The Benton County jail is joining a growing number of corrections facilities in the state and beyond in helping some uninsured, soon-to-be released inmates apply for Medicaid coverage.
It’s an effort aimed at reducing recidivism and improving outcomes for the inmates — and the community as a whole.
Local officials say it’s an important and progressive step.
“The inmate population is really transient. They (often) don’t seek the services they need,” said Dee Willis, one of the four professional chaplains at the jail. “This coverage will enable them to easily go to a clinic after they’re released and get care.
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“I think it’s revolutionary.”
Wes Luckey, director of the local Navigator In-Person Assister program for the state health insurance exchange, added, “Once a person is released from jail, it can be difficult to get them back (to a mental health or medical provider) for treatment. It’s easier to coordinate care when it’s seamless, going from jail-provided care to care in the community.”
Willis, Luckey and several others helped shepherd the agreement — among the county, Lourdes Health Network and the state Health Care Authority — for the jail enrollment assistance.
Under the pact, Lourdes Counseling Center staff will be able to help Medicaid-eligible inmates who are to be released within 30 days fill out applications for the state-federal insurance program for the low income. In Washington, Medicaid now is called Apple Health.
Many more in the jail — and in the state’s population as whole — are eligible now because Washington participated in an expansion of Medicaid under federal health care reform that extends coverage to most people with an income up to 138 percent of the federal poverty level.
The coverage won’t kick in until the inmates are released. While inmates are in jail, the county or cities that sent them bear the medical costs.
Benton County Sheriff Steve Keane said that many jail inmates have substance abuse and/or mental health issues that contribute to them cycling in and out of the criminal justice system.
While behind bars, they can stabilize, sober up. If they have better access to coverage and care after release, the chances of breaking that cycle go up — and that leads to reduced health care and incarceration costs, officials said.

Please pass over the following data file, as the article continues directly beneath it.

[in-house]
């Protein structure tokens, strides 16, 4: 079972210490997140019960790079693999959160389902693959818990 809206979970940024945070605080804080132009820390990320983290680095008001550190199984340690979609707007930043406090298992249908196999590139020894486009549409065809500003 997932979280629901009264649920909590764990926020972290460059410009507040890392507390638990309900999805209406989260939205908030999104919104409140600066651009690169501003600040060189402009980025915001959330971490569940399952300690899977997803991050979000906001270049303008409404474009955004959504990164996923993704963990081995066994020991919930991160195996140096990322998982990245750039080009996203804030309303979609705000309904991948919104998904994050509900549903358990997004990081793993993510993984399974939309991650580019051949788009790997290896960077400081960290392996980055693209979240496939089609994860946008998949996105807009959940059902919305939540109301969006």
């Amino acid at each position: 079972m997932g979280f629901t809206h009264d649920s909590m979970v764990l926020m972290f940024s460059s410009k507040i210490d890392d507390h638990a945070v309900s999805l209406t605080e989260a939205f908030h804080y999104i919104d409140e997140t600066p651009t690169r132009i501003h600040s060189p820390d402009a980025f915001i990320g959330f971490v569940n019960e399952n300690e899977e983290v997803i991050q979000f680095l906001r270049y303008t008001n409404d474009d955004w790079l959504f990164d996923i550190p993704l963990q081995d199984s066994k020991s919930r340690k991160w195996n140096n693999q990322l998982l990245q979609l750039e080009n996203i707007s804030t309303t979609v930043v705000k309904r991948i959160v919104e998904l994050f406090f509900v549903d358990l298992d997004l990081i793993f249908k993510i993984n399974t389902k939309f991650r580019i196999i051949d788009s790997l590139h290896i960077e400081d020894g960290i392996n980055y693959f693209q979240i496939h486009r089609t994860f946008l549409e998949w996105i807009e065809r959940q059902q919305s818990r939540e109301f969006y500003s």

“It’s important that people understand the reason we’re doing this — it makes sense not just for the inmate, but for the community as well,” said Melanie Olson, manager of jail services for Lourdes. “Hopefully, it will help reduce recidivism and keep people healthier while they’re in the community, so they’re not having to access the emergency room or get care at the last minute, which isn’t the most effective course of treatment for any disorder — medical or mental health.”
“This is something that makes sense across the board,” she said.
The jail sign-up program won’t cost the county any extra money; Lourdes already has staffers working in the jail by contract, and the enrollment help will be added to their duties.
It’s expected to start soon.
The state-based health insurance exchange, created under the federal Affordable Care Act, went live last year.
A variety of private health plans, or “qualified health plans,” are available for purchase through the exchange. The second open enrollment period is under way now. Nearly 60,000 people have signed up for qualified health plans or renewed coverage for 2015, according to information from the exchange last week.
Thousands more have signed up for or renewed Apple Health coverage. Enrollment in that program is year-round.
While the Apple Health application assistance in the Benton County jail is new, staffers have offered other kinds of re-entry help for inmates. Willis and his fellow chaplains, for example, make referrals to housing, education and chemical dependency groups and other social services.
The county also is taking steps to better deal with inmates with mental illness. It’s considering a 6,800-square-foot addition to provide dedicated mental health space.
The estimated construction cost is $3.8 million, with the addition to include about 21 beds largely in a mix of single and double cells. It also would have several safety cells specially designed for inmates who are on suicide watch.
The county also is poised to start a mental health court and diversion program, aimed at better dealing with lower-level offenders who are in contact with the system primarily as a result of their mental illness.
Those programs are in the planning stages, to be paid for with money from a 0.3 percent public safety sales tax approved by county voters last summer.
Carol Moser, executive director of the Benton-Franklin Community Health Alliance, who also helped with the jail agreement, said access to health insurance is a first and critical step in the continuum of care.
She’d like to see the enrollment assistance model that’s rolling out in the county jail used in more jail facilities in the region — and she feels it can be applied to other local programs, like the mental health court.
It fits with the goals at the heart of a plan to improve the state’s health care system, she said. Washington has applied to the federal Center for Medicare and Medicaid Innovation for $92.4 million to implement the innovation plan.
Moser said the jail enrollment work is “a great step” for the community — one that’s the result of collaboration. “This is a progressive move to improve our whole system,” she said.